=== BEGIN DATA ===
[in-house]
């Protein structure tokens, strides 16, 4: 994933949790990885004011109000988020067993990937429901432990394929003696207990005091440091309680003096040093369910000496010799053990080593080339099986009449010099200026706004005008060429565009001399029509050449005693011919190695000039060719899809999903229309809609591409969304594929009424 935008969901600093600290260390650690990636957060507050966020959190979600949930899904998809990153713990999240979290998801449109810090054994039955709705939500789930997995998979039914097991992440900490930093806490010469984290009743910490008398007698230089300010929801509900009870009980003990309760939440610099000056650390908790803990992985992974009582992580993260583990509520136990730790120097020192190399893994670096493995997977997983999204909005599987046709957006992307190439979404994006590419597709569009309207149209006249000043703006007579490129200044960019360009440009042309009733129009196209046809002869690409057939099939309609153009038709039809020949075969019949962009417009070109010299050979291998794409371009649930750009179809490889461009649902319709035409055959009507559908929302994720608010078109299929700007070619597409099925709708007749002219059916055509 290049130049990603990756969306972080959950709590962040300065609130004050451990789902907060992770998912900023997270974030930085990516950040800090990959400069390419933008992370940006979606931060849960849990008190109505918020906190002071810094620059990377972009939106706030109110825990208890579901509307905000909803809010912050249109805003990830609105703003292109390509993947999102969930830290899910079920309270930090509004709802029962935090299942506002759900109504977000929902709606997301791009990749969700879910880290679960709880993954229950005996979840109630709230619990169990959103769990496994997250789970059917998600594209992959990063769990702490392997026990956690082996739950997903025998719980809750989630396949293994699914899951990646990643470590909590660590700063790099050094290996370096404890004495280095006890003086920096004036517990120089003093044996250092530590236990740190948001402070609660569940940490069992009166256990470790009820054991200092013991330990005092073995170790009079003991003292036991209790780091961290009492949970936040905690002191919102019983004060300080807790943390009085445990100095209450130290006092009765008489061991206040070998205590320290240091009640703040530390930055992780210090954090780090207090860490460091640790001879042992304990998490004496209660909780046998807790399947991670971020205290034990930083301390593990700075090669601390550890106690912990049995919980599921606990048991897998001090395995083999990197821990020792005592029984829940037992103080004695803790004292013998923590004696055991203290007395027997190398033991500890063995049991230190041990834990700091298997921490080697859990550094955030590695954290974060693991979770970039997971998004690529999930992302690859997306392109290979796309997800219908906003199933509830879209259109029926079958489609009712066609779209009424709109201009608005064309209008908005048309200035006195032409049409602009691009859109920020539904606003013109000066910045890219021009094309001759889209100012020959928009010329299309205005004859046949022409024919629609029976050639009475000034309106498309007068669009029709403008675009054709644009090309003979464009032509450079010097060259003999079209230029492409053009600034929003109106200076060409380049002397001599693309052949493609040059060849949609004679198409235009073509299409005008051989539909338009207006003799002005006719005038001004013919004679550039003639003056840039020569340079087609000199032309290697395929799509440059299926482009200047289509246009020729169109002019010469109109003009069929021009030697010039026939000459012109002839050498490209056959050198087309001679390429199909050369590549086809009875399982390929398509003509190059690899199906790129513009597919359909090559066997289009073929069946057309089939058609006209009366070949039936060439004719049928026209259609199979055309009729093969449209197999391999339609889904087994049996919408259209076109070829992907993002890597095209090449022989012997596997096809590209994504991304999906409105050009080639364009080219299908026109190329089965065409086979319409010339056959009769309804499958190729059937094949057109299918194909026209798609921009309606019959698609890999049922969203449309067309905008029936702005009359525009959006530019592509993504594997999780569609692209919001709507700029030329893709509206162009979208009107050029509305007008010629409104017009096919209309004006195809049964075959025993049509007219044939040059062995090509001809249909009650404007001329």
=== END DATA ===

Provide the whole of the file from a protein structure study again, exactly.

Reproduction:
[in-house]
């Protein structure tokens, strides 16, 4: 994933949790990885004011109000988020067993990937429901432990394929003696207990005091440091309680003096040093369910000496010799053990080593080339099986009449010099200026706004005008060429565009001399029509050449005693011919190695000039060719899809999903229309809609591409969304594929009424 935008969901600093600290260390650690990636957060507050966020959190979600949930899904998809990153713990999240979290998801449109810090054994039955709705939500789930997995998979039914097991992440900490930093806490010469984290009743910490008398007698230089300010929801509900009870009980003990309760939440610099000056650390908790803990992985992974009582992580993260583990509520136990730790120097020192190399893994670096493995997977997983999204909005599987046709957006992307190439979404994006590419597709569009309207149209006249000043703006007579490129200044960019360009440009042309009733129009196209046809002869690409057939099939309609153009038709039809020949075969019949962009417009070109010299050979291998794409371009649930750009179809490889461009649902319709035409055959009507559908929302994720608010078109299929700007070619597409099925709708007749002219059916055509 290049130049990603990756969306972080959950709590962040300065609130004050451990789902907060992770998912900023997270974030930085990516950040800090990959400069390419933008992370940006979606931060849960849990008190109505918020906190002071810094620059990377972009939106706030109110825990208890579901509307905000909803809010912050249109805003990830609105703003292109390509993947999102969930830290899910079920309270930090509004709802029962935090299942506002759900109504977000929902709606997301791009990749969700879910880290679960709880993954229950005996979840109630709230619990169990959103769990496994997250789970059917998600594209992959990063769990702490392997026990956690082996739950997903025998719980809750989630396949293994699914899951990646990643470590909590660590700063790099050094290996370096404890004495280095006890003086920096004036517990120089003093044996250092530590236990740190948001402070609660569940940490069992009166256990470790009820054991200092013991330990005092073995170790009079003991003292036991209790780091961290009492949970936040905690002191919102019983004060300080807790943390009085445990100095209450130290006092009765008489061991206040070998205590320290240091009640703040530390930055992780210090954090780090207090860490460091640790001879042992304990998490004496209660909780046998807790399947991670971020205290034990930083301390593990700075090669601390550890106690912990049995919980599921606990048991897998001090395995083999990197821990020792005592029984829940037992103080004695803790004292013998923590004696055991203290007395027997190398033991500890063995049991230190041990834990700091298997921490080697859990550094955030590695954290974060693991979770970039997971998004690529999930992302690859997306392109290979796309997800219908906003199933509830879209259109029926079958489609009712066609779209009424709109201009608005064309209008908005048309200035006195032409049409602009691009859109920020539904606003013109000066910045890219021009094309001759889209100012020959928009010329299309205005004859046949022409024919629609029976050639009475000034309106498309007068669009029709403008675009054709644009090309003979464009032509450079010097060259003999079209230029492409053009600034929003109106200076060409380049002397001599693309052949493609040059060849949609004679198409235009073509299409005008051989539909338009207006003799002005006719005038001004013919004679550039003639003056840039020569340079087609000199032309290697395929799509440059299926482009200047289509246009020729169109002019010469109109003009069929021009030697010039026939000459012109002839050498490209056959050198087309001679390429199909050369590549086809009875399982390929398509003509190059690899199906790129513009597919359909090559066997289009073929069946057309089939058609006209009366070949039936060439004719049928026209259609199979055309009729093969449209197999391999339609889904087994049996919408259209076109070829992907993002890597095209090449022989012997596997096809590209994504991304999906409105050009080639364009080219299908026109190329089965065409086979319409010339056959009769309804499958190729059937094949057109299918194909026209798609921009309606019959698609890999049922969203449309067309905008029936702005009359525009959006530019592509993504594997999780569609692209919001709507700029030329893709509206162009979208009107050029509305007008010629409104017009096919209309004006195809049964075959025993049509007219044939040059062995090509001809249909009650404007001329």